Last summer the Sudbury Reservoir in Southborough played host to a relatively benign algae bloom. This year it’s being threatened by a more aggressive foe: the invasive water chestnut plant.
Native to tropical regions, the plant has taken root in northern sections of the reservoir according to a survey last month by the Massachusetts Water Resources Authority (MWRA). The water chestnut plant grows rapidly and forms dense mats that can impact native vegetation and fish populations by blocking sunlight and depleting oxygen in the water. The mats can also be a breeding ground for mosquitoes.
The MWRA has launched a plan of attack to combat the invasive plant. Hand-harvesting of plants in isolated and hard-to-reach areas of the Sudbury Reservoir began this week. Next week an aquatic plant harvesting machine will be deployed to gather up larger mats growing in open water areas.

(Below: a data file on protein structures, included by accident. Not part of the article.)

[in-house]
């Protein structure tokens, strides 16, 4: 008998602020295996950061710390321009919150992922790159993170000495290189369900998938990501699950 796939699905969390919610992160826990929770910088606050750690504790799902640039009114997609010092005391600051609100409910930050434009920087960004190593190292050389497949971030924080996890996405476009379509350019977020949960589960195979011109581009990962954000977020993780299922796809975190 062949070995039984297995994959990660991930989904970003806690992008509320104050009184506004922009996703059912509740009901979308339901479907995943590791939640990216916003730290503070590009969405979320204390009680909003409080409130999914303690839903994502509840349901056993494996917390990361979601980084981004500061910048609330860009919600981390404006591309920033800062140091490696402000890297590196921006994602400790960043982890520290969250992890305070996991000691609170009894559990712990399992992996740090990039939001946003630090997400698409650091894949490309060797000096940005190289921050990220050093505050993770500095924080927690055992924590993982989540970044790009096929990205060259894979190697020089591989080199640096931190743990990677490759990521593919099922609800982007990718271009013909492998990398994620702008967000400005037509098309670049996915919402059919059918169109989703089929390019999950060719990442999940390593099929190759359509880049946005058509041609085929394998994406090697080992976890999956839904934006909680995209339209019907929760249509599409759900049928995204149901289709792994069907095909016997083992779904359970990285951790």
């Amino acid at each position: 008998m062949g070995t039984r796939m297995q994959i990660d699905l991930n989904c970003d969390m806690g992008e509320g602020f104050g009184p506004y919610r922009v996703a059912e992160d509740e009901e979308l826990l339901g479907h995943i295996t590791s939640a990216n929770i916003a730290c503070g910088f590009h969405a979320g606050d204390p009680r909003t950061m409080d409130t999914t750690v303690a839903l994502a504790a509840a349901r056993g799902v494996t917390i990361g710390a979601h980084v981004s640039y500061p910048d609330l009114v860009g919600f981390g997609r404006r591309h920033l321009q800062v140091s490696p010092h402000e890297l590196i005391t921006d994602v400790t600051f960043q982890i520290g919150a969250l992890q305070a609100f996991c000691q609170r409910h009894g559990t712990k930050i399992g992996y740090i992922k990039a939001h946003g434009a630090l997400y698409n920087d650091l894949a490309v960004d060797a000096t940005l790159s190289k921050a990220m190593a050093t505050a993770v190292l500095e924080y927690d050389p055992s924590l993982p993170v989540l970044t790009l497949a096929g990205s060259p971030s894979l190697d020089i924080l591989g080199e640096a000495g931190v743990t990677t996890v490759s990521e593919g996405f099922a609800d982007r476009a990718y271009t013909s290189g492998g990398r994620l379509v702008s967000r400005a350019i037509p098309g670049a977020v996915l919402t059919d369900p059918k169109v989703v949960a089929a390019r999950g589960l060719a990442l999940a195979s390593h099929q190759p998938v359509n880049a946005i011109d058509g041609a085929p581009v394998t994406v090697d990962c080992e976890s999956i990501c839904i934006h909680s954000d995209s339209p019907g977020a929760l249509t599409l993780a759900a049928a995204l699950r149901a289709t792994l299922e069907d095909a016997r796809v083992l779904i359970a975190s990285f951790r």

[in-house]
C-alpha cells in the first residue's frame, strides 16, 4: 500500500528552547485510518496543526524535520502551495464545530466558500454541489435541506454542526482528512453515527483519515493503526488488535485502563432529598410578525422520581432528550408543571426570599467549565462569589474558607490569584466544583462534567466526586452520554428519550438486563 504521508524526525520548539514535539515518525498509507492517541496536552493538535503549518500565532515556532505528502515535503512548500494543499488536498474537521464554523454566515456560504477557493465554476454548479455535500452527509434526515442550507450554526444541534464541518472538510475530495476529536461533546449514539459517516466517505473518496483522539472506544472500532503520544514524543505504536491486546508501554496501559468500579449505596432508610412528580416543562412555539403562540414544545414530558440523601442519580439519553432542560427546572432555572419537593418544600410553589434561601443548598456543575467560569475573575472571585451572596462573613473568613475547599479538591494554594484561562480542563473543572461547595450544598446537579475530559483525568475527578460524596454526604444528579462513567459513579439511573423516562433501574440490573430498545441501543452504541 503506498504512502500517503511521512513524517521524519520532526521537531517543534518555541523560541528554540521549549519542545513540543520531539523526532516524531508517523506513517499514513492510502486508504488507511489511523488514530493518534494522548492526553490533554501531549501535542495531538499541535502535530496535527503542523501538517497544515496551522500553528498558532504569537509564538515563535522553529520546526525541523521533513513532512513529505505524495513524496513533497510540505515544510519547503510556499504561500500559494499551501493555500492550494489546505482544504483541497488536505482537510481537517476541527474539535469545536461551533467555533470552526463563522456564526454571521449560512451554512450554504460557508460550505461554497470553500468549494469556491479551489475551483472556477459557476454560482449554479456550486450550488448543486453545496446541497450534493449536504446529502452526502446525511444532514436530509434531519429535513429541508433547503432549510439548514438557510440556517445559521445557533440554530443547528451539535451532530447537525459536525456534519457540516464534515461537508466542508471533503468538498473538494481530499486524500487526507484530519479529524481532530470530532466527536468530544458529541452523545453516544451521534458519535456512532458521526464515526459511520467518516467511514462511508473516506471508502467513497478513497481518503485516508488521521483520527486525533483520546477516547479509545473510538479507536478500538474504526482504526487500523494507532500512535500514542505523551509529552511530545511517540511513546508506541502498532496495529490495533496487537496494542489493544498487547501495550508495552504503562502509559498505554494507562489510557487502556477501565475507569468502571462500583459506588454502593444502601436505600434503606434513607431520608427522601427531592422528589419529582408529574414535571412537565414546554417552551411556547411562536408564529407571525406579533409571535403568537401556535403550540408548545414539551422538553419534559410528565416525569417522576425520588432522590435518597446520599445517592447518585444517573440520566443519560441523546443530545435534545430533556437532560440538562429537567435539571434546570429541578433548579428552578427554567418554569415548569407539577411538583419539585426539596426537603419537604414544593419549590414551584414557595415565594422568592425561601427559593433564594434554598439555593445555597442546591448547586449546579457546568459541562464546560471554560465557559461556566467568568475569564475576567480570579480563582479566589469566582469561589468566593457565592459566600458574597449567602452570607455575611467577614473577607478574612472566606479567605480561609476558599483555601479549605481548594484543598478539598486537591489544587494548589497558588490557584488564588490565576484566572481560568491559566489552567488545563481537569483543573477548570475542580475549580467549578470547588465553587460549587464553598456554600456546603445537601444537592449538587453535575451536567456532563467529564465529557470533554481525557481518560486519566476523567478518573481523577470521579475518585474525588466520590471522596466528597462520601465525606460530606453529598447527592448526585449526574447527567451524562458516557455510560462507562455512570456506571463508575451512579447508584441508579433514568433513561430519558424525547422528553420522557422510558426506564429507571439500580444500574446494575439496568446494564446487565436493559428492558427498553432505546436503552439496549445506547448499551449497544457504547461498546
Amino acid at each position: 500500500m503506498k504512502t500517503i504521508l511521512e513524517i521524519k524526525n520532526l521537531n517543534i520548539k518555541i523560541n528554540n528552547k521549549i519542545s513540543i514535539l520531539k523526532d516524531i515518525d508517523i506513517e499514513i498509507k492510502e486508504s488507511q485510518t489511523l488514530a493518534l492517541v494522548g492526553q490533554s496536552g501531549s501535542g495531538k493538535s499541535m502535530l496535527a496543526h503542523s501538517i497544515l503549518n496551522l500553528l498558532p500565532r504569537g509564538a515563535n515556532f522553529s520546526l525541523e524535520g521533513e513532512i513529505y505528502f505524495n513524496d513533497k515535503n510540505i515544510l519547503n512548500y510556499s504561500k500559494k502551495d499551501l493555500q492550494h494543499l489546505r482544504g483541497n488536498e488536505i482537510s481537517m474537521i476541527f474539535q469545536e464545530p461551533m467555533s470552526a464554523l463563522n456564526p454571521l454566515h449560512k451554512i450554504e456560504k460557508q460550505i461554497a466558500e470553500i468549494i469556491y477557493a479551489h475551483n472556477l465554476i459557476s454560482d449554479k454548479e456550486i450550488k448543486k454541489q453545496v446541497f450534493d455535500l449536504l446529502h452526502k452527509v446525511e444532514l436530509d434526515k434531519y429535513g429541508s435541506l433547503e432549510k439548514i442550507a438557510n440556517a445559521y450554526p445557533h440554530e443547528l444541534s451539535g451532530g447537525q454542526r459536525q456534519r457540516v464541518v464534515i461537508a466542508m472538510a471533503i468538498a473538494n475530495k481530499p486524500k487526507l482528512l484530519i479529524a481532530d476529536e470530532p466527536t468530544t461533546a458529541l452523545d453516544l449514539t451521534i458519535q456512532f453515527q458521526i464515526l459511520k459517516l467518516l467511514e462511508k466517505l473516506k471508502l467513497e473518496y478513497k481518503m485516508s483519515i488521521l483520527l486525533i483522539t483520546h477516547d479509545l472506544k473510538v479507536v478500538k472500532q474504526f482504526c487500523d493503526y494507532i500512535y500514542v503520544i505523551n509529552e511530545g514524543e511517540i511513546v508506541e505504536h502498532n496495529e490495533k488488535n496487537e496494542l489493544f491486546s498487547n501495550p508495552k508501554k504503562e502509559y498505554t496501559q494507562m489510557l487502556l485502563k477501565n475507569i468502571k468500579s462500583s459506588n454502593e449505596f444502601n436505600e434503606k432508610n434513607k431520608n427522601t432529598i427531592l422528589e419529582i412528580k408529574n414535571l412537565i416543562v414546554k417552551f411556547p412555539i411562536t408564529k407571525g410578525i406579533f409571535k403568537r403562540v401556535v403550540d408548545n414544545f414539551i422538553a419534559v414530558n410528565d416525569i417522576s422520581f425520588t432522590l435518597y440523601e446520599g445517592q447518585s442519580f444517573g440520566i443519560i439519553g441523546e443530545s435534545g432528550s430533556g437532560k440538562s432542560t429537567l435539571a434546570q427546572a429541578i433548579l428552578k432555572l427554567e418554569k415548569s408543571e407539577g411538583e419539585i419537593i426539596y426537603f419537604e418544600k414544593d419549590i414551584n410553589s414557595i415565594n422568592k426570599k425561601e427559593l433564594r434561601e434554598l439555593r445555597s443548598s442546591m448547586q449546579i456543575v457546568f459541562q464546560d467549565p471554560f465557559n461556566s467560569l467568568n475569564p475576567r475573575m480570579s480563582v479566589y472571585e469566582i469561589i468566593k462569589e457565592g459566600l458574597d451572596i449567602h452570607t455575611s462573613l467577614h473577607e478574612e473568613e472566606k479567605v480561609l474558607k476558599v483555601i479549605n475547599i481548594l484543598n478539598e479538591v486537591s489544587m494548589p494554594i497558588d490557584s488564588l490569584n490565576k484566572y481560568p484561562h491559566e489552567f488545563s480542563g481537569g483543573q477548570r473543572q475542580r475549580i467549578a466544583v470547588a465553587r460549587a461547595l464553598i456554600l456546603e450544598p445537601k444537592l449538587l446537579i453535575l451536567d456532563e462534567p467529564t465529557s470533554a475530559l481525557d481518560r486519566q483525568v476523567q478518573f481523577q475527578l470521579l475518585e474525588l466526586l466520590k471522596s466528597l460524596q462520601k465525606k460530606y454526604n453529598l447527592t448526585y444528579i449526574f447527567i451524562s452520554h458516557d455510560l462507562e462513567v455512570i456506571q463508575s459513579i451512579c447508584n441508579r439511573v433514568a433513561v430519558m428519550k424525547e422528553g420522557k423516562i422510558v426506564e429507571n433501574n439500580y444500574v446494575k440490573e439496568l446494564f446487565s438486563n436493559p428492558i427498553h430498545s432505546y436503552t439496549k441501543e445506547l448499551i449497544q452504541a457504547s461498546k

In a letter to the town’s Conservation Commission, the MWRA said harvesting must be completed within the next few weeks before the plants have a chance to drop seeds. That’s important because any seeds that do make it into the water can remain viable for up to 12 years.
According to a report by the Massachusetts Department of Conservation and Recreation, water chestnut was first discovered in the Sudbury Reservoir in 2006 and has been actively managed ever since.
You can read more about the water chestnut plant in this info sheet published by the DCR.